China is moving closer to launching a sovereign digital currency. Released ahead of the fifth plenum, the central government’s major policy meeting, the draft law by the country’s central bank will establish the digital yuan, formally known as the Digital Currency Electronic Payment (DCEP) system, on par with the fiat currency. Though no firm date has been set, the speed and ambition with which Beijing has moved to set up a digital yuan will likely realise a fully cashless society sooner than anyone.
The formal legal framework for the digital yuan means it is effectively a fiat currency backed by the central bank for every yuan it issues, whether electronically or in print. It will be treated as what economists call M0, that is, the same as paper notes and coins in circulation. The potential convenience and ease of use are obvious. Distributed through commercial banks, you can go to any outlet and withdraw yuan with the options of receiving physical notes or their digital equivalents.
More importantly for Beijing, the new money system will offer the central bank and other financial policymakers a real-time view of how money is being used. For the first time, authorities will know where every yuan goes and how it’s spent. Such insights will literally give a greater bang for the buck or yuan, on how authorities formulate, and respond with, monetary policy, stimulus spending, and dealing with inflation and deflation, as well as recession and other economic conditions.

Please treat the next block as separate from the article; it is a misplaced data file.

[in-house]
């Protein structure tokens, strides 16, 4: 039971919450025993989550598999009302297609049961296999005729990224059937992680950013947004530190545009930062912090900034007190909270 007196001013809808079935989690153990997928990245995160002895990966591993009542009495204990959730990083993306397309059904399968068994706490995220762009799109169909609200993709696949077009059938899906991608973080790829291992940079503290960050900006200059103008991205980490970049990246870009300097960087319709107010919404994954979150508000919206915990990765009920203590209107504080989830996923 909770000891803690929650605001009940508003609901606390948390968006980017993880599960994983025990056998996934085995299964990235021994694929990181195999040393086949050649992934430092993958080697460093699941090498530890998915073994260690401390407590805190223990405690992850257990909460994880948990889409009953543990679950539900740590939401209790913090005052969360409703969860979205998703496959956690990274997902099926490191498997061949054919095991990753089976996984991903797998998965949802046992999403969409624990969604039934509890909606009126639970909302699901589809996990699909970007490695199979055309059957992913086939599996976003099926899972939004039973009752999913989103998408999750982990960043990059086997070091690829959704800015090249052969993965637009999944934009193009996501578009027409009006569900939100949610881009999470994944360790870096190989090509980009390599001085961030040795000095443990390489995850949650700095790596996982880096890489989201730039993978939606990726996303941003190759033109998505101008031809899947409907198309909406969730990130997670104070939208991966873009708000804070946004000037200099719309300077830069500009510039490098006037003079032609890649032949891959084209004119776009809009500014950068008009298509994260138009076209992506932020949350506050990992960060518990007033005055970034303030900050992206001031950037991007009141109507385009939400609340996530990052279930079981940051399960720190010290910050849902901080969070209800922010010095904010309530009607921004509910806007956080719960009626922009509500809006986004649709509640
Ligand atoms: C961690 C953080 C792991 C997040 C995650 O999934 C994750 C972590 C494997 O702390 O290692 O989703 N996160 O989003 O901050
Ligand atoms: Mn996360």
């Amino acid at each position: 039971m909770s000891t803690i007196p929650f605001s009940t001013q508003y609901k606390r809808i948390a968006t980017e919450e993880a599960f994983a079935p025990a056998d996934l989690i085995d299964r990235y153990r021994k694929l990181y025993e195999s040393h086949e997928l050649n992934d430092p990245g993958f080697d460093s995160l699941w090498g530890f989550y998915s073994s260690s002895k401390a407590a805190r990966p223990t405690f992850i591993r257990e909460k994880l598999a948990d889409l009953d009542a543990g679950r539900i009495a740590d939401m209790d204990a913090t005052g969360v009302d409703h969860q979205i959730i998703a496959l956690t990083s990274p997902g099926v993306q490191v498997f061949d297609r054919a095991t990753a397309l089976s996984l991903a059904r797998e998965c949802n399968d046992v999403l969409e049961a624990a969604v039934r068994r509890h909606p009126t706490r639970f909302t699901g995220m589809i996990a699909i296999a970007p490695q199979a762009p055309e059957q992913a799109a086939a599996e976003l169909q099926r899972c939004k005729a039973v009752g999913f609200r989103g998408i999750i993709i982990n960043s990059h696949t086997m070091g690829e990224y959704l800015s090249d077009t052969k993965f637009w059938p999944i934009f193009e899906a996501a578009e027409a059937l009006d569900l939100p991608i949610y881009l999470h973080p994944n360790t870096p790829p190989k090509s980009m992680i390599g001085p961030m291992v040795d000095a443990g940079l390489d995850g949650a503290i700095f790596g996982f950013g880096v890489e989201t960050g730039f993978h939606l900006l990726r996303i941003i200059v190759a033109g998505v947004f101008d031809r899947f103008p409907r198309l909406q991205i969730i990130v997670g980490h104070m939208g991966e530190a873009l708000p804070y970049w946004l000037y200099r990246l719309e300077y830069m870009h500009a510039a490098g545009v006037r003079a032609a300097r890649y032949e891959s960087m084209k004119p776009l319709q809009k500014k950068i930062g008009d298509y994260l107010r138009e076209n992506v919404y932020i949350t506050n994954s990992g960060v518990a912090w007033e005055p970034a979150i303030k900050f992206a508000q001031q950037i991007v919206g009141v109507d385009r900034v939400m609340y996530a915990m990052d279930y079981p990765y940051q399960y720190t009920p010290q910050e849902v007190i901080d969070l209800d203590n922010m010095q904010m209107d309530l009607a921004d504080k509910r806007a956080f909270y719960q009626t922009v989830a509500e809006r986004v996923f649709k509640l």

As China’s dominant players in e-payment platforms, Ant Group’s Alipay and Tencent Holdings’ WeChat Pay have shown how such big data can yield deep insights into the behaviour of hundreds of millions of users. Ant is an affiliate of this newspaper’s owner Alibaba Group Holding. Chinese authorities will have even greater data access, dovetailing with Beijing’s enunciation of data as a factor of production and a monetisable asset within the national economy.
And as money flows and trails are tracked, corruption, tax evasion, money laundering, terrorist financing and other financial crimes will become much more difficult, at least until criminals get smarter.
Meanwhile, as the rivalry between China and the United States turns increasingly toxic, Beijing has every incentive to counter the US dollar dominance. It remains to be seen how the digital yuan will help internationalise the currency. Much depends on whether users will find it easier, cheaper and safer to use, and whether foreign markets can access it.
There is much irony in China’s pioneering efforts. Cyber currencies such as bitcoin have been the dream and hope of Western anarchists, libertarians and hackers to get away from fiat money and state control. Beijing is turning their ambitions upside down.
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